Competitor Takes Over Verizon's West Virginia Landlines; Complaints Drop Nearly 70%
from the service-level:-abandonment dept
Verizon's service record has been less-than-stellar over the years. The increased scrutiny it faced after it decided it wouldn't restore copper line service to New Yorkers whose connections were destroyed by Hurricane Sandy resulted in it partially walking back that decision. It was also recently ordered to turn over cost data on its copper lines (as compared to the wireless service it was trying to push these customers to switch to) by the New York Public Service Commission. This followed its original response to the FOI request, which was nothing but page after page of retracted data.
It's no secret Verizon would prefer its customers to switch to its wireless Voicelink, which contains profitable data and voice caps. This is something it has in common with other major service providers like AT&T. It sometimes appears Verizon is waging a war of attrition against its customers in hopes of shedding those subscribed to services it no longer wishes to support while pushing others towards more profitable, but inferior, services.
Evidence of this approach recently surfaced in West Virginia, where a competing company had taken over Verizon's former service area. The net result? A nearly 70% drop in complaints. (via BroadbandReports, Karl Bode's other home)
Nearly four years after taking over Verizon's West Virginia landline operations, Frontier Communications has expanded broadband access to roughly 176,000 households and seen consumer complaints drop by nearly 70 percent.The state set down a list of requirements when Frontier took over, including instructing it to invest nearly $300 million to build out the network and improve service quality. Frontier did both, and well ahead of schedule. Frontier was required to hit 85% broadband coverage by the end of this year. At this point, it has already hit 88%, well over Verizon's mark of 62% when Frontier took over. It has also added a 2,600-mile fiber optic transport system which has increased speed and reliability on the network.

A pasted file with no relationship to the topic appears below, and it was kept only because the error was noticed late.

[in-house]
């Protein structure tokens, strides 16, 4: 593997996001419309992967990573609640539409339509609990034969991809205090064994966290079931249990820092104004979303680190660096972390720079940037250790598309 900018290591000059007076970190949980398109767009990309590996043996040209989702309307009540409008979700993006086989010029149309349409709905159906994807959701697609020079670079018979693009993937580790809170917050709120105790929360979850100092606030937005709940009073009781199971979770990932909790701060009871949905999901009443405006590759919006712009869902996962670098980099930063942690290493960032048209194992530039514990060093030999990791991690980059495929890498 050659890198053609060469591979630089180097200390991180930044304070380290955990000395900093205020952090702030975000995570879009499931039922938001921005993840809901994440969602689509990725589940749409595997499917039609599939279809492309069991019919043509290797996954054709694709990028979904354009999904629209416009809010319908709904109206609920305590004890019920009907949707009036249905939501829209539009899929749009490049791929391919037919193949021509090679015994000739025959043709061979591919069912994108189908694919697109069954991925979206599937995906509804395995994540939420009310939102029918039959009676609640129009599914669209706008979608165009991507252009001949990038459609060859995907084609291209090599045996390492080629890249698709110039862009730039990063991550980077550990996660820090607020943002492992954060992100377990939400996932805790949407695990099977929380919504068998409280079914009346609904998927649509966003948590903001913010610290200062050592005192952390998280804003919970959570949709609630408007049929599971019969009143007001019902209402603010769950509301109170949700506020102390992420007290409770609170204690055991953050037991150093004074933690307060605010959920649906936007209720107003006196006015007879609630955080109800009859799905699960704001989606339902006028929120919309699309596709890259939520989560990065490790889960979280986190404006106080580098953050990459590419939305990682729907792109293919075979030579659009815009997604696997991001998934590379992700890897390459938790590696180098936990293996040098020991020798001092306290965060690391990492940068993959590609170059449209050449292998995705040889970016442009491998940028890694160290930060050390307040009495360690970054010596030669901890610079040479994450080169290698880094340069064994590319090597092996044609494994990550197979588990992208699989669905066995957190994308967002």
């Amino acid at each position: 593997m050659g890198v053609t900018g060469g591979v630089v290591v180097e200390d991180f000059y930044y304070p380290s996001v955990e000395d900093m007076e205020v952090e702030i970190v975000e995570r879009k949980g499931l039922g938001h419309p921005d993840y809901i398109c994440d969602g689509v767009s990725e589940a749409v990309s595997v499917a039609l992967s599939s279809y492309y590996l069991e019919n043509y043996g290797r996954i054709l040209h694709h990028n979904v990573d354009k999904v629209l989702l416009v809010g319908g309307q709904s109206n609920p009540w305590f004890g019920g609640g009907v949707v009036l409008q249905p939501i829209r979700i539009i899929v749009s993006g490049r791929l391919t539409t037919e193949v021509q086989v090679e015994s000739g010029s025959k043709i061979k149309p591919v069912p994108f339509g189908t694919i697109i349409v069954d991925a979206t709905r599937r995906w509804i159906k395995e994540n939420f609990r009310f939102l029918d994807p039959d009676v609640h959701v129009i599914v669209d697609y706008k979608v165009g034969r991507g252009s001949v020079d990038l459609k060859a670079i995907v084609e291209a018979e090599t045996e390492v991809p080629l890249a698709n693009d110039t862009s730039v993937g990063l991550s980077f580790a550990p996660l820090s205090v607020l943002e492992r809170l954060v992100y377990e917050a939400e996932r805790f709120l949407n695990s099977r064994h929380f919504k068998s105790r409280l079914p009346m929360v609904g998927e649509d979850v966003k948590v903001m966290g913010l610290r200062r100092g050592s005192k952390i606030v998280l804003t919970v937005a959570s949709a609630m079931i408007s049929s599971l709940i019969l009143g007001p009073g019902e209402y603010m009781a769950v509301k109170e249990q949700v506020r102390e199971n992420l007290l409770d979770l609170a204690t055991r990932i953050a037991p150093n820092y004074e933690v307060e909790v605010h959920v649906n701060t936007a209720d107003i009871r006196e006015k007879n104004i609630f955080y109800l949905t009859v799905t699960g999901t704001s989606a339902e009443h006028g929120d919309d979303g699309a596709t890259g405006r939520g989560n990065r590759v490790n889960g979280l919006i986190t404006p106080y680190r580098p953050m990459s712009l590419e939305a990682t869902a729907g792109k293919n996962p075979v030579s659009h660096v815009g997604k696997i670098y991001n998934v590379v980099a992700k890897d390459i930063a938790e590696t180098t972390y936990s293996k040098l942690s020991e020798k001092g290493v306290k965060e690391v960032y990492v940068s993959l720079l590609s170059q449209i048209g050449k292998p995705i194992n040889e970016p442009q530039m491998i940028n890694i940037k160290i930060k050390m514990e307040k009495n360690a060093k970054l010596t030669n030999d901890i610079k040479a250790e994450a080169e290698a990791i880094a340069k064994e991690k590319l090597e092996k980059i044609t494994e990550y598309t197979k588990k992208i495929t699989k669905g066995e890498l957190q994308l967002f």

But before we start inscribing Frontier's name on the Company of the Year trophy (remember: Frontier spent a bit of time pushing for data caps), it's important to note how little Frontier would have actually had to do to improve on Verizon's service level. As Karl Bode pointed out in the Techdirt back room, any company taking over that provided a minimum of competence and care would likely have seen the same level of improvement.
According to Bode, Verizon's "service" in the Charleston area rarely approached the lower rungs of "awful," and more frequently resembled complete abandonment. Verizon service members would throw garbage bags over outdoor equipment to "protect" them from the elements, service calls routinely went unanswered for days and the service techs themselves were further handicapped by the company's refusal to provide them with the proper tools and equipment. This abysmal service record helps explain the list of requirements the state's Public Service Commission handed to Frontier when it took over the territory.
In the end, though, it still looks like a win for Charleston residents. They're getting faster, more reliable service in more areas. But it also looks like a win for Verizon, which was able to ditch some landline territory it clearly had no interest in maintaining.